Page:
Lumads caught in AFP-NPA conflict, says international group

SURIGAO CITY (MindaNews / 13 Aug) – Indigenous people in the Philippines are caught in the middle of the conflict between the military and the New People’s Army and could hardly “cope with their repeated dislocations and the accumulated effects of property loss or damage and income decline,” according to a recently published report by the Swiss-based Internal Displacement Monitoring Center (IDMC).

“Caught between the two warring parties, the Lumads are exposed to high levels of violence and are at risk of abuses by both sides,” the IDMC said in its 42-page report titled “Living in the Shadows: Displaced Lumads locked in a Cycle of Poverty” released this month in time for the International Day of the World’s Indigenous People on August 9.

Frederik Kok, IDMC senior country analyst, said in an email to MindaNews that in this year’s occasion, his organization gave special attention to the plights of the Lumads in Mindanao.

The report is the highlight in the IDMC’s website ( as of this writing, occupying the topmost spot.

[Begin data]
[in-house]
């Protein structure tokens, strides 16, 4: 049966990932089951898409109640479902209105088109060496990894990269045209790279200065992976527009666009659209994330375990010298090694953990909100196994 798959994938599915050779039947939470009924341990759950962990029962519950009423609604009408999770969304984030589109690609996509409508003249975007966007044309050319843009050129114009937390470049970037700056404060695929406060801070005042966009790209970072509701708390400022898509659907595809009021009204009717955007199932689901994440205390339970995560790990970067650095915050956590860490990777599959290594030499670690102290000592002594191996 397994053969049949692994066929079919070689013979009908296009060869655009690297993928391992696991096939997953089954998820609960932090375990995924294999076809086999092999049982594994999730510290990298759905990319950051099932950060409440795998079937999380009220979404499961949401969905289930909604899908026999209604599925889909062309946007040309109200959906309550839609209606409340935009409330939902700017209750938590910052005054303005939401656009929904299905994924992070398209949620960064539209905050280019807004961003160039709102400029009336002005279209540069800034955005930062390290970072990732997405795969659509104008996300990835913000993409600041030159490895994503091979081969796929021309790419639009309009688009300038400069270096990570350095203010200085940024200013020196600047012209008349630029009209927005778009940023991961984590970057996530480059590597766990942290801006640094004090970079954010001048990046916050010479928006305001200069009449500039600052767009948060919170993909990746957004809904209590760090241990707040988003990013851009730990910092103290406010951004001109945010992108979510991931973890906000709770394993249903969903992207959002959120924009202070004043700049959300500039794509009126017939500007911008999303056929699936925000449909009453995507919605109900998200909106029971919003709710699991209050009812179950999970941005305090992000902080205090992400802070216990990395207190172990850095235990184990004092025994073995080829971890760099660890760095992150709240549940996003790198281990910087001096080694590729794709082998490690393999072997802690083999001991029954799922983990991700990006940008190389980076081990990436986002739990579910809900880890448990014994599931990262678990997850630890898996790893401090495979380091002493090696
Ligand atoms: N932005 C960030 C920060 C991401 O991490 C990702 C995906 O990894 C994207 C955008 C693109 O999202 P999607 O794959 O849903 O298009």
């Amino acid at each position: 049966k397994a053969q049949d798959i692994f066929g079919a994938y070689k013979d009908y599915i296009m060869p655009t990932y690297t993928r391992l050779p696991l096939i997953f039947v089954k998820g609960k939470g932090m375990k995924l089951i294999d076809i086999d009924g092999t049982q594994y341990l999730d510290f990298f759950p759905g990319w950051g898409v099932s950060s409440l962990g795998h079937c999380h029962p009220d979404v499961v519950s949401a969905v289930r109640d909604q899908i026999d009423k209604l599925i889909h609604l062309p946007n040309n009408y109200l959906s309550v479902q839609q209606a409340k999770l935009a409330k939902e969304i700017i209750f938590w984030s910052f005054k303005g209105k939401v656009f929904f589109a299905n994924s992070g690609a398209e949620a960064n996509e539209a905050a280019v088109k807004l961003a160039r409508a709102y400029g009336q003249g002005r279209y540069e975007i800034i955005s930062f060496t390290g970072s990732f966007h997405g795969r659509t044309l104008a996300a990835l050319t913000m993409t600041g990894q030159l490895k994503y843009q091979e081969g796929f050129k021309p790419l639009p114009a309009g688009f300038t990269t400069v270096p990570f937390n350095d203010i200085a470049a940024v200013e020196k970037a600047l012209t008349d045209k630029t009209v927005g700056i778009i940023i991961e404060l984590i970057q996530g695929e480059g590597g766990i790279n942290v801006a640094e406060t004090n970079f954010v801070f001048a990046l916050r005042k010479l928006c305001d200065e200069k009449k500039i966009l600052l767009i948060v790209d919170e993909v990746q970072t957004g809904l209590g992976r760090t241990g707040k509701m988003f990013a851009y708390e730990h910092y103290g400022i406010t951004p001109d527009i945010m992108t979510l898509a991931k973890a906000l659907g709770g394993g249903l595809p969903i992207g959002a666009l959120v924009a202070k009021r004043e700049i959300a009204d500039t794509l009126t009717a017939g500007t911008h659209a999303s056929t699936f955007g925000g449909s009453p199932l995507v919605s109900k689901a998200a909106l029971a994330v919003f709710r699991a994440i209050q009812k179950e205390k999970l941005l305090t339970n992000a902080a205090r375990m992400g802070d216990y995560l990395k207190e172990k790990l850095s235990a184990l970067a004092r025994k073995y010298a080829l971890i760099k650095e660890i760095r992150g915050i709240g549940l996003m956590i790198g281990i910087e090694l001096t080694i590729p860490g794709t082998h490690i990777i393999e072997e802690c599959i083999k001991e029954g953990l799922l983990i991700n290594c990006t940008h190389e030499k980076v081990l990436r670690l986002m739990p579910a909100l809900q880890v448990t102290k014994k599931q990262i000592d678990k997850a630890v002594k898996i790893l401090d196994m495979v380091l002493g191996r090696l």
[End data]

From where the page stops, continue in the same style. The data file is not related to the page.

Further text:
The group noted that many of the NPA fighters are Lumads recruited in their communities in the mountains. “As a result the military tend to perceive and suspect Lumads of predominantly being NPA insurgents or supporters. As part of its counterinsurgency strategy the Army is also encouraging Lumad communities to form or join civil defence militias or paramilitary groups to help fight the NPA,” the report added.

“There are reports of violations of a number of human rights and of international humanitarian law (IHL). These include indiscriminate bombardments, the use of schools as barracks and command centres, harassment, threats, forced labour, restricted freedom of movement and extra-judicial killings that are contributing to a climate of fear and insecurity and leading to displacements,” the report’s executive summary noted.

The IDMC noted that when the Lumads are displaced, their fields become neglected, leading to crop losses and failures. “Their homes are looted or destroyed during the fighting or immediate aftermath, and on returning, they are forced to rebuild from scratch. This cycle of violence and displacement is eroding their asset base and driving them deeper into poverty,” it added.

The group noted that while government agencies attend to displaced Lumads, “assistance tends to be short-term and often inadequate.”

Among the IDMC’s recommendations is for the government and the communist rebels to resume formal peace talks and thus spare the Lumads from the effects of war.

It likewise advised the military to regulate its entry to Lumad communities, and refrain from setting up camps within the communities or using schools as barracks or command centers.